Saturday, March 5, 2011

Anarchy and Disunion

I think the funniest quote from last night’s David Friedman talk may have been “I think seasteading is an idea that will not work,” a claim met with groans of amusement and disappointment from the audience – and quickly followed, I should say, by some positive thoughts from Friedman about that particular project of his son Patri (building new nations at sea), as well as the fledgling new generation of Friedmans that Patri has been producing. 

(It would be odd and surprising – to Patri as well – if 7 billion people started living in boats, but there’s something to be said for putting a little added pressure on land-based governments with some floating offshore corporations and a few rich expatriates.  Galt’s Galleon, if you will.)

For the moment, it’s the politicians who seem to be in hiding, though, at least in and around Wisconsin, and if we could convince all politicians to join them, that would certainly solve some problems.  Alas, it now appears we have to wait two weeks for public sector layoffs in that state, just as we have to wait nearly two weeks for the federal government partial-shutdown (if it happens at all).  All good-hearted people hate unions, and the day after our anarchist discussion at Lolita, it’s worth reflecting on how institutionalized unions have become compared to the days, a century ago, when many were more closely affiliated with anarcho-syndicalists (who envisioned local worker control of every firm) than with government.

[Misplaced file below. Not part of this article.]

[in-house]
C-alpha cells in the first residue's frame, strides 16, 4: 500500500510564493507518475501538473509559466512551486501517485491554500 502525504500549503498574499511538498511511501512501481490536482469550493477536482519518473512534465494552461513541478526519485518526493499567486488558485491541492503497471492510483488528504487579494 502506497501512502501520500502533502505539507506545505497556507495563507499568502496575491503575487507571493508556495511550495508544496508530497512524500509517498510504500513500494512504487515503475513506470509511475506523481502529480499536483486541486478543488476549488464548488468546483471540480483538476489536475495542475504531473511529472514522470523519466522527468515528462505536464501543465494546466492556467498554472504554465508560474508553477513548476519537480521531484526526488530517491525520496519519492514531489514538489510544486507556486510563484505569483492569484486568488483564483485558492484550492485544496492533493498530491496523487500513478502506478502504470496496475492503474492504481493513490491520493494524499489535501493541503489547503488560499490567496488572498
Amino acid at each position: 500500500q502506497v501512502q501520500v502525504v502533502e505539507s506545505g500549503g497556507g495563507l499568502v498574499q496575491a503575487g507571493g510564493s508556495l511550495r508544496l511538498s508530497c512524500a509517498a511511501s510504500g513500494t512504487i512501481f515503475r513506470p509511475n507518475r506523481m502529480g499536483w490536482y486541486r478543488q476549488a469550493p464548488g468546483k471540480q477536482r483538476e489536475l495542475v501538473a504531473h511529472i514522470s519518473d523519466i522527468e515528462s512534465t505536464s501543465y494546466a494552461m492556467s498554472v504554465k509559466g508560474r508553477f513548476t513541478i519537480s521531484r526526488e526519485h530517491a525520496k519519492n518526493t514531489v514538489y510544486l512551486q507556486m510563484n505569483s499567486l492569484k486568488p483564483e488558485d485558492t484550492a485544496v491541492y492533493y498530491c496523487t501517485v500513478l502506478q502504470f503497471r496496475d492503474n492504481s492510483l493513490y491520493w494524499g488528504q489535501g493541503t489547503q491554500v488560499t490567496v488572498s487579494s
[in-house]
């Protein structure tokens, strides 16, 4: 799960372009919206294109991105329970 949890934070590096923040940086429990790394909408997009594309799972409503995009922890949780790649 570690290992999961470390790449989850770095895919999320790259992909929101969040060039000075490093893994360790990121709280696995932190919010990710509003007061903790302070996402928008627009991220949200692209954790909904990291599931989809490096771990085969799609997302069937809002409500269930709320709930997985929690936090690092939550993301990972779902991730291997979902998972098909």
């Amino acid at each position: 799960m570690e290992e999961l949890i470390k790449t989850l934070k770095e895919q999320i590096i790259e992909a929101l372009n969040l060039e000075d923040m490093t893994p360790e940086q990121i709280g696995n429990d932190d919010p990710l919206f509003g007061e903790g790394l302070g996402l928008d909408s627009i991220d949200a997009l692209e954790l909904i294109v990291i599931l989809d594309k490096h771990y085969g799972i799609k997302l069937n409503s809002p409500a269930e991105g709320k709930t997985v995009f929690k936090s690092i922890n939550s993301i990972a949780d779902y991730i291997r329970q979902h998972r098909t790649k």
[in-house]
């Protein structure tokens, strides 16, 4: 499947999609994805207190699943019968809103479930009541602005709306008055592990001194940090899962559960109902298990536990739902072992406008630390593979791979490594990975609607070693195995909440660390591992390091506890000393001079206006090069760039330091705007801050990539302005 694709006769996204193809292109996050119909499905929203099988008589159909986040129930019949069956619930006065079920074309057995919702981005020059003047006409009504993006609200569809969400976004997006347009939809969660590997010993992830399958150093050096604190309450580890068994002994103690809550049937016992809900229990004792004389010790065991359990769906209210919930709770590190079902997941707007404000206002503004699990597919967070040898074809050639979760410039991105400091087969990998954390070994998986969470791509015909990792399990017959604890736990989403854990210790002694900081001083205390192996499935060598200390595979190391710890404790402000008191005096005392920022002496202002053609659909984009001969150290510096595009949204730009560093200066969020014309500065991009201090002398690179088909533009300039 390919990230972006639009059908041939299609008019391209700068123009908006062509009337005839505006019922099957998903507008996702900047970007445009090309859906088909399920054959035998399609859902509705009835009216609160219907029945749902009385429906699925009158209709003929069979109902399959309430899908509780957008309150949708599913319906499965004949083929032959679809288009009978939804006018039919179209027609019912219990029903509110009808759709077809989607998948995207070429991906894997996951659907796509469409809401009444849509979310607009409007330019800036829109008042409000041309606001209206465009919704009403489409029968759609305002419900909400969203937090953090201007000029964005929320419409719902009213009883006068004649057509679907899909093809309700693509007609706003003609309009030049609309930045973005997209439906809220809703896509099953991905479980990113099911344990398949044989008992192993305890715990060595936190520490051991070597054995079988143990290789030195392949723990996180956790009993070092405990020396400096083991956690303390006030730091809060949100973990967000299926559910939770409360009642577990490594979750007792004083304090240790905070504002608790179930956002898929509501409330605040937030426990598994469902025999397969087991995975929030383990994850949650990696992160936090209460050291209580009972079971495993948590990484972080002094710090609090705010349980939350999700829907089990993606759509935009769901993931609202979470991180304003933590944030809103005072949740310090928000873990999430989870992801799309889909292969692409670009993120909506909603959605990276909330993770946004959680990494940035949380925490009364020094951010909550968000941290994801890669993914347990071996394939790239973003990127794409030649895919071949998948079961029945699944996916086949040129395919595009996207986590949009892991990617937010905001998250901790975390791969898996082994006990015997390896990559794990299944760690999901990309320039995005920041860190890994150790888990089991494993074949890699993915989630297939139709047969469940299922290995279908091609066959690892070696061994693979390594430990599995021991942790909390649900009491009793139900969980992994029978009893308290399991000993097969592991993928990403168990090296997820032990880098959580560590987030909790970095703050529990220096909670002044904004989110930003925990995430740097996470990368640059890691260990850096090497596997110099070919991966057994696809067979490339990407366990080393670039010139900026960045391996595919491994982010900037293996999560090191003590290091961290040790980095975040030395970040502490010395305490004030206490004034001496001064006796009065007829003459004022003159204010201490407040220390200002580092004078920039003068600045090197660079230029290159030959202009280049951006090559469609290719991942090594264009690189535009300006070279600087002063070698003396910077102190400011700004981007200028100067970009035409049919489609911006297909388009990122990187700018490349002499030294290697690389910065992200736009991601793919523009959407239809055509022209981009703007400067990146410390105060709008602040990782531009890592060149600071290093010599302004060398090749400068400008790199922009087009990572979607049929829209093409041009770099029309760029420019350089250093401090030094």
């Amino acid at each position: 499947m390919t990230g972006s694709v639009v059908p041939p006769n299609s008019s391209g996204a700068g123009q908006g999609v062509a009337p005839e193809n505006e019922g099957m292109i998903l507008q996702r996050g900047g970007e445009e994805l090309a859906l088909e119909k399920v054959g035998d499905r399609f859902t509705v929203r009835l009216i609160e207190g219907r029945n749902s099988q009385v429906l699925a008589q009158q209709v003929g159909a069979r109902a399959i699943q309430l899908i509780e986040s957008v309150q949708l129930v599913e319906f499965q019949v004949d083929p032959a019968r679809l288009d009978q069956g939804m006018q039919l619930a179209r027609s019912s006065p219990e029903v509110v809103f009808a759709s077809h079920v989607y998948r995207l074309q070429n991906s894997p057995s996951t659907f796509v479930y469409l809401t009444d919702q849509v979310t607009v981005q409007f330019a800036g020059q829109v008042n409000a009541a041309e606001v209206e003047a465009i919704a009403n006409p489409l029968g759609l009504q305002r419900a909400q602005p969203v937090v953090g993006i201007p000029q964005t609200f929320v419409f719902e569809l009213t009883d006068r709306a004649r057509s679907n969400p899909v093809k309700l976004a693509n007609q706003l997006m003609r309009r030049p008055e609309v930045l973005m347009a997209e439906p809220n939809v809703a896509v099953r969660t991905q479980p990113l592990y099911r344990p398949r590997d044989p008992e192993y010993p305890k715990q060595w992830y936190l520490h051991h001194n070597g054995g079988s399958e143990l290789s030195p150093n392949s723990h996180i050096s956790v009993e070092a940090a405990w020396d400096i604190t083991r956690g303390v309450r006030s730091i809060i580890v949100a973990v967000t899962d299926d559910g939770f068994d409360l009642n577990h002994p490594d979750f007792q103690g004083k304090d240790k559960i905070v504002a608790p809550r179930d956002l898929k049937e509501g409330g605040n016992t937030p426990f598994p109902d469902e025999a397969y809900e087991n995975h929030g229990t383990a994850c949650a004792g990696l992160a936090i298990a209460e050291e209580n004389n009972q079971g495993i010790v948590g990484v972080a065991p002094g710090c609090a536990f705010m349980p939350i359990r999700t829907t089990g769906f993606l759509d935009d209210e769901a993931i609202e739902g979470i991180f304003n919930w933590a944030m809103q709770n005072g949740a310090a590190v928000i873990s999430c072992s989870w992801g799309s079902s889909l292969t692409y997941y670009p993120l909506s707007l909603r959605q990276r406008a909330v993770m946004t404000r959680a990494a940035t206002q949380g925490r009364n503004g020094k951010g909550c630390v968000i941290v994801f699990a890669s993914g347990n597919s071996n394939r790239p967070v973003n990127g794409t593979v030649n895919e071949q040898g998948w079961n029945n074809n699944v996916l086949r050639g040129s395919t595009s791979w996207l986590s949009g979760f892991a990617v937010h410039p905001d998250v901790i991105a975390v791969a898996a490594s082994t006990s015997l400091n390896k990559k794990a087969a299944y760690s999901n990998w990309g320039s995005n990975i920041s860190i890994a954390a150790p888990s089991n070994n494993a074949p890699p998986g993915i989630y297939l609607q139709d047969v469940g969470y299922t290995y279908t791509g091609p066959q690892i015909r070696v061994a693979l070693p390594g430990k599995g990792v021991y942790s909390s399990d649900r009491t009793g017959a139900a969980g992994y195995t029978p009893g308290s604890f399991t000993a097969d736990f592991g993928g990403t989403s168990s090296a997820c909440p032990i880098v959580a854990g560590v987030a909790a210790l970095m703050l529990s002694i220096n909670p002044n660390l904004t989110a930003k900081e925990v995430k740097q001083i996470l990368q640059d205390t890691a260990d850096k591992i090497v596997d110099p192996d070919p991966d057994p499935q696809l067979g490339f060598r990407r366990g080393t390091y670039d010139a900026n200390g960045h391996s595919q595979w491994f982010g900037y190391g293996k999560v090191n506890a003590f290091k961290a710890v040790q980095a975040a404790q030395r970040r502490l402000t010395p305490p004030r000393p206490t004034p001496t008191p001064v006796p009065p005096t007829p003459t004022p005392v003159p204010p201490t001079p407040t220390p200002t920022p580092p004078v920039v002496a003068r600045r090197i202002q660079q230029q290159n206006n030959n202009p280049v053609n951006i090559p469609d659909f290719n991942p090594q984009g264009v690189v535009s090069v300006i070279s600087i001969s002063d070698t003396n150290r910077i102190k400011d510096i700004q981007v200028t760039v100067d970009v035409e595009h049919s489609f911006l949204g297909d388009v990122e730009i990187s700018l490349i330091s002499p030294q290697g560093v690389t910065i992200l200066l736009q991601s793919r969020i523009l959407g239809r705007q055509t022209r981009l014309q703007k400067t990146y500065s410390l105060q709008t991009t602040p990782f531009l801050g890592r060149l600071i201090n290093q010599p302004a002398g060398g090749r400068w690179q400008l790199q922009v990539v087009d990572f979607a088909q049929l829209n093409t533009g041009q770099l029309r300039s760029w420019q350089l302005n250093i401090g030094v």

It’s been a long time since American unions were being fended off with machine guns instead of fatter contracts created through government-mandated contractual negotiations – the former being horrible, obviously, but the latter a violation of freedom of contract whether the union is literally public-sector or merely an entity with which businesses are regulatorily forced to make deals.  In a true market, you should no more have to hire union members than you should have to hire nudists, suspected vandals, or Mafia members. 

Resisting the fiscal parasitism of the Wisconsin unions is certainly not fascism, as so many leftists seem to think – if anything, Hitler and Mussolini wanted to turn their whole economies into public-sector unions.  If we must indulge in childish visions of make-believe fascism, better it should be this photo of Hugo Weaving as Captain America’s archenemy, the Red Skull.  Now, that’s what real fake fascism looks like. 

In other news, after I asked the other day if anyone was reading this blog, I got two comments about one on Facebook and one from the very author about whom I was writing in that blog entry.  I’d call that very mixed signals, but it’s better than silence.  I will continue.

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